The Eerie Abandoned Neighborhood of Lincoln Way

Check out everything new thing new going on over at my Instagram – @scrap_brain


dsc05147-5 dsc01027

Have you ever wondered what the world would be like if you fast-forwarded into the distant future only to find yourself standing in the middle of post-apocalypse? Set aside a main road in Clairton, Pennsylvania, this strange world actually exists, sitting quietly on each side of a cracked and forgotten neighborhood street. So what exactly happened on Lincoln Way that made everybody abandon their homes in such a mad dash? What kind of stories sit buried in the remnants left behind by each family previously inhabiting these 16 houses? Was it a matter of fear as urban legends state, or simply the environment? Asking local authorities, or even the locals surrounding town, you can never exactly get a straight answer, while most will avoid answering completely.

dsc03826 dsc03829 dsc03839 dsc03830 dsc03860

A long section of coke piles spans the foreground where a US Steel plant sits, stationed directly across the forgotten neighborhood street of Lincoln Way. I know I use the word forgotten a lot, but perhaps this space wasn’t as much forgotten as it was intentionally blocked out of people’s minds. A very strange silence filled the atmosphere as I walked the entire street examining each and every one of these dilapidated homes. Treacherously wandering through the snow, unaware of what sat beneath a blanket of white powder; nails, needles, glass and holes, I made my way up to one porch after the other, taking a journey inside and attempting to find any remaining pieces of past lives. I was completely FLOORED by what I had found in each one, or at least in most of them, since some of them were lacking any floors at all. As I walked a broken snow-covered street with wild wreckage leaning overhead at either side of me, it came to my attention that there were small sinkholes scattered through various parts of the land.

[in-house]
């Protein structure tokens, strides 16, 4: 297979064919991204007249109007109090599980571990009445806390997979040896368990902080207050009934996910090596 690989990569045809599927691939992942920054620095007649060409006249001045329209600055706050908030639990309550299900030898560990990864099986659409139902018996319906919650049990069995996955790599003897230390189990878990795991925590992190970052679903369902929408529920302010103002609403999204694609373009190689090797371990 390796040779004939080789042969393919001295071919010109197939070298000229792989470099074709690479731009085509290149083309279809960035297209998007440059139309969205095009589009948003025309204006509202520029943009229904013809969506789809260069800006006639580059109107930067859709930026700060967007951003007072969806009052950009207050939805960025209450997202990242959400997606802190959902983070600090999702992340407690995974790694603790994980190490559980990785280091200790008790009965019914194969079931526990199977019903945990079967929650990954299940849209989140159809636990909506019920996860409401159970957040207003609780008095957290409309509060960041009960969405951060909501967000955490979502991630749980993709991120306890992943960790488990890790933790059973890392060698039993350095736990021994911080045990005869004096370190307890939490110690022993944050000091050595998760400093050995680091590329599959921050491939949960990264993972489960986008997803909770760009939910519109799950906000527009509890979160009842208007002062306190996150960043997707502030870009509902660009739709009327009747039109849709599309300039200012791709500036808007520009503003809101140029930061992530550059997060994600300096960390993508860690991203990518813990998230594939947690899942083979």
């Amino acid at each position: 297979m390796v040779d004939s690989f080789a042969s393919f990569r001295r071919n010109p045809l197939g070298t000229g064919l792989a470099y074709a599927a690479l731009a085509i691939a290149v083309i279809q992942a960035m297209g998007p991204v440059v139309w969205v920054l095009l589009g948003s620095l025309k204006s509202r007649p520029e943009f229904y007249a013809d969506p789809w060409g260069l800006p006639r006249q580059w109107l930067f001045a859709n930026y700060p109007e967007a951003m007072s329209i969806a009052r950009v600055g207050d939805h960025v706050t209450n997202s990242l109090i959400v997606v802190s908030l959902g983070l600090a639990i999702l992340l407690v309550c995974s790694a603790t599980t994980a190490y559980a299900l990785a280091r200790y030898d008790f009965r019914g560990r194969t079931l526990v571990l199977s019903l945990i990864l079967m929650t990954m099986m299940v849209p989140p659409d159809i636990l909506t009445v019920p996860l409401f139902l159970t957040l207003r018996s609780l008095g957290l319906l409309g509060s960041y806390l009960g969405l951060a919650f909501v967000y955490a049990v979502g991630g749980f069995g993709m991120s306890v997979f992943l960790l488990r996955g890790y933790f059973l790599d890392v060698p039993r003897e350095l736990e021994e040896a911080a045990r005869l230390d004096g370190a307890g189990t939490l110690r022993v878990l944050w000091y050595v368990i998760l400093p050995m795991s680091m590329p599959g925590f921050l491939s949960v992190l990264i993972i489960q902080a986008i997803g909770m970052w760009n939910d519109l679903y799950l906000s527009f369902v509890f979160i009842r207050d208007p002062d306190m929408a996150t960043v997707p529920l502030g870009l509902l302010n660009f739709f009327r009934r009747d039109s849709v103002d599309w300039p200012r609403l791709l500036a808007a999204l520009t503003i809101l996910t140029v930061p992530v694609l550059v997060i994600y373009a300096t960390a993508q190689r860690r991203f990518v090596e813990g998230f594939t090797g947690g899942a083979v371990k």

dsc05180 dsc05173-2 dsc05170 dsc05163 dsc05219 dsc05222

As I walked along avoiding holes, I continued to find my way up to one porch after another, each time looking back and staring down a strange, quiet neighborhood. What’s even stranger is the fact that inside it’s as if everyone had left in such an insane hurry, as beds were left made neatly, food was scattered, dishes still in cabinets, some in the sink, family photos hung, books remained on shelves and clothes were still picked out for the next day, which sadly never came for them. In one house, even a car remained parked neatly in the garage, now covered in years of dust.

dsc05245 dsc05247 dsc05278 dsc05276-2 dsc05194 dsc05189